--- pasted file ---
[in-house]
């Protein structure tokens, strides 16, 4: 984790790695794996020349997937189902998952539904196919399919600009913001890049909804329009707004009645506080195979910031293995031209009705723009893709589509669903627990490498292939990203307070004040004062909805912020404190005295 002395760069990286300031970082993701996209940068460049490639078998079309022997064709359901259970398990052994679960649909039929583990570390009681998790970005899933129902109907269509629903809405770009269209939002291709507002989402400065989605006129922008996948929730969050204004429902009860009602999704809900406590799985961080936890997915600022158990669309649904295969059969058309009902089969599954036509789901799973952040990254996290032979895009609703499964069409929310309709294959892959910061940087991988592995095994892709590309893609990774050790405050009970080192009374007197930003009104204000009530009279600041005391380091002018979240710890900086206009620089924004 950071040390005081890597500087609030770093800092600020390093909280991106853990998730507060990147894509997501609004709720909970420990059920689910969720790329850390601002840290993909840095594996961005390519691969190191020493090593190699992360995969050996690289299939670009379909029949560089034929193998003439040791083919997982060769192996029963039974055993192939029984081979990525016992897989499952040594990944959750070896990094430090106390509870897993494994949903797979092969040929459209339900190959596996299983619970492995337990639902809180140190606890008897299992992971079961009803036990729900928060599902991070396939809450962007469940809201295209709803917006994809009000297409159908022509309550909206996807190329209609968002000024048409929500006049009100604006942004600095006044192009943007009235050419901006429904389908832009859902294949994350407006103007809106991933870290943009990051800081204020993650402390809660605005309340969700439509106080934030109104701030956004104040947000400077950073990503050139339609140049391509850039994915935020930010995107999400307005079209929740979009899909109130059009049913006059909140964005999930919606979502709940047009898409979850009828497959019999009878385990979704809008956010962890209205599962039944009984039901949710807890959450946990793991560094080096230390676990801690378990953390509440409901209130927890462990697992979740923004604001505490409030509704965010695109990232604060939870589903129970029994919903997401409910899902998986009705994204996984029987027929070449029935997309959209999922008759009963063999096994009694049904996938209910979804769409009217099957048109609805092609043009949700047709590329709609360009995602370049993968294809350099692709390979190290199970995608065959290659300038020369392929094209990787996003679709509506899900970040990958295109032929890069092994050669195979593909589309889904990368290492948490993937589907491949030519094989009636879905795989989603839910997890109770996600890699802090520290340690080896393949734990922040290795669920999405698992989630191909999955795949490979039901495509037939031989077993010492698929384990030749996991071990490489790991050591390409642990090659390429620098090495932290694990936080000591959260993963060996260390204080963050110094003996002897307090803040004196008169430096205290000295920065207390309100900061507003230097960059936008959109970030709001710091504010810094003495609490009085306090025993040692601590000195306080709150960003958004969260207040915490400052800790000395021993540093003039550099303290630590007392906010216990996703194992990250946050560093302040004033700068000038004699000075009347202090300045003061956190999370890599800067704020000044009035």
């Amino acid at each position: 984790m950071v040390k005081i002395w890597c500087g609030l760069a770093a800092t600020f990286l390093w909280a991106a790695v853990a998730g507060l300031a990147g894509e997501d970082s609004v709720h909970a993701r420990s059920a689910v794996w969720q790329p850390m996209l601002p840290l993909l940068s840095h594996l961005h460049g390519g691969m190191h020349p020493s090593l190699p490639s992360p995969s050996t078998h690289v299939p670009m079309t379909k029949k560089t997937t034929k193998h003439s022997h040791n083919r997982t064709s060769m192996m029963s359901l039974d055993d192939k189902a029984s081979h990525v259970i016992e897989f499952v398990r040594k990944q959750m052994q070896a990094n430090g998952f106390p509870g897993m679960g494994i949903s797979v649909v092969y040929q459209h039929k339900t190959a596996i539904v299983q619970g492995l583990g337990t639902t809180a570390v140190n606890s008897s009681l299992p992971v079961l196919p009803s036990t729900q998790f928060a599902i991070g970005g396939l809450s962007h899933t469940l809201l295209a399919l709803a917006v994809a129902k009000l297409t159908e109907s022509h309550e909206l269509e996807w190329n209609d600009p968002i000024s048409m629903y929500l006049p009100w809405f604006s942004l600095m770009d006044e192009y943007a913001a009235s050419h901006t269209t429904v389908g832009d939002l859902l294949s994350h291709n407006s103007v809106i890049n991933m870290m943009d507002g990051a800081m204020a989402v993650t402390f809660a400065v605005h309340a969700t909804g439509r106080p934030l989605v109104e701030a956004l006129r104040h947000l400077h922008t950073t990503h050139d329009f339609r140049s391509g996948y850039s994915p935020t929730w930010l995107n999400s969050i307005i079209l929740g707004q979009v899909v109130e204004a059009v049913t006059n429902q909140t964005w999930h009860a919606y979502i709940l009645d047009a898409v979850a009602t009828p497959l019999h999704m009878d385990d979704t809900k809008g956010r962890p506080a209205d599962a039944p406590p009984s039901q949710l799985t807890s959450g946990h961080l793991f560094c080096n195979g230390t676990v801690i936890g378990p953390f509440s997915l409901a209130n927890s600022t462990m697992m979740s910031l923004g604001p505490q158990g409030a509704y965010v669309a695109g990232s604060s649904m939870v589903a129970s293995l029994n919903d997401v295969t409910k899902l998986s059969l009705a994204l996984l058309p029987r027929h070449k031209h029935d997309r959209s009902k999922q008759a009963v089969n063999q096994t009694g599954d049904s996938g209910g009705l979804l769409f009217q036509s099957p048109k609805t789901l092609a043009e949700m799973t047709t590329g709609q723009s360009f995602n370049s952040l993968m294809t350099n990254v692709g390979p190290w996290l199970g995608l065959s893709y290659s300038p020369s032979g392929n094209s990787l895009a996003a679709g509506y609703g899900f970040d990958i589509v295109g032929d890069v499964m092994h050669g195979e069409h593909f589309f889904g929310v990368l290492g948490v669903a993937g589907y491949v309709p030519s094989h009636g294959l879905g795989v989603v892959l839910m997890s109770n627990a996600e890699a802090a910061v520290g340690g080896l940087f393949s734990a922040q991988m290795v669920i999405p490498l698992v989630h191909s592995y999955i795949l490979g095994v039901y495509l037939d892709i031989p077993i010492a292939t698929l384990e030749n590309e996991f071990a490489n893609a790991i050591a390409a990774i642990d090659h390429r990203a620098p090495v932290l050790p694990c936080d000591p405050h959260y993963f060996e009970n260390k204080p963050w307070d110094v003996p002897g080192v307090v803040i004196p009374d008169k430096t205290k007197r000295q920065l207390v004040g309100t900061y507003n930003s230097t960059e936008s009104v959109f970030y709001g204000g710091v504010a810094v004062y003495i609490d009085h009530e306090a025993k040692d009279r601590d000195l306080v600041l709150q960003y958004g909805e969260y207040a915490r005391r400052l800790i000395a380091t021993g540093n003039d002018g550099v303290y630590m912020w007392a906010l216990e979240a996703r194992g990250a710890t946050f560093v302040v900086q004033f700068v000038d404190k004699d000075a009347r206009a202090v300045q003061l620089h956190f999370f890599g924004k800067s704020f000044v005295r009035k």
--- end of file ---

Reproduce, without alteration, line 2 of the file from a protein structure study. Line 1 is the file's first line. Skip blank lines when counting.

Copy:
């Protein structure tokens, strides 16, 4: 984790790695794996020349997937189902998952539904196919399919600009913001890049909804329009707004009645506080195979910031293995031209009705723009893709589509669903627990490498292939990203307070004040004062909805912020404190005295 002395760069990286300031970082993701996209940068460049490639078998079309022997064709359901259970398990052994679960649909039929583990570390009681998790970005899933129902109907269509629903809405770009269209939002291709507002989402400065989605006129922008996948929730969050204004429902009860009602999704809900406590799985961080936890997915600022158990669309649904295969059969058309009902089969599954036509789901799973952040990254996290032979895009609703499964069409929310309709294959892959910061940087991988592995095994892709590309893609990774050790405050009970080192009374007197930003009104204000009530009279600041005391380091002018979240710890900086206009620089924004 950071040390005081890597500087609030770093800092600020390093909280991106853990998730507060990147894509997501609004709720909970420990059920689910969720790329850390601002840290993909840095594996961005390519691969190191020493090593190699992360995969050996690289299939670009379909029949560089034929193998003439040791083919997982060769192996029963039974055993192939029984081979990525016992897989499952040594990944959750070896990094430090106390509870897993494994949903797979092969040929459209339900190959596996299983619970492995337990639902809180140190606890008897299992992971079961009803036990729900928060599902991070396939809450962007469940809201295209709803917006994809009000297409159908022509309550909206996807190329209609968002000024048409929500006049009100604006942004600095006044192009943007009235050419901006429904389908832009859902294949994350407006103007809106991933870290943009990051800081204020993650402390809660605005309340969700439509106080934030109104701030956004104040947000400077950073990503050139339609140049391509850039994915935020930010995107999400307005079209929740979009899909109130059009049913006059909140964005999930919606979502709940047009898409979850009828497959019999009878385990979704809008956010962890209205599962039944009984039901949710807890959450946990793991560094080096230390676990801690378990953390509440409901209130927890462990697992979740923004604001505490409030509704965010695109990232604060939870589903129970029994919903997401409910899902998986009705994204996984029987027929070449029935997309959209999922008759009963063999096994009694049904996938209910979804769409009217099957048109609805092609043009949700047709590329709609360009995602370049993968294809350099692709390979190290199970995608065959290659300038020369392929094209990787996003679709509506899900970040990958295109032929890069092994050669195979593909589309889904990368290492948490993937589907491949030519094989009636879905795989989603839910997890109770996600890699802090520290340690080896393949734990922040290795669920999405698992989630191909999955795949490979039901495509037939031989077993010492698929384990030749996991071990490489790991050591390409642990090659390429620098090495932290694990936080000591959260993963060996260390204080963050110094003996002897307090803040004196008169430096205290000295920065207390309100900061507003230097960059936008959109970030709001710091504010810094003495609490009085306090025993040692601590000195306080709150960003958004969260207040915490400052800790000395021993540093003039550099303290630590007392906010216990996703194992990250946050560093302040004033700068000038004699000075009347202090300045003061956190999370890599800067704020000044009035």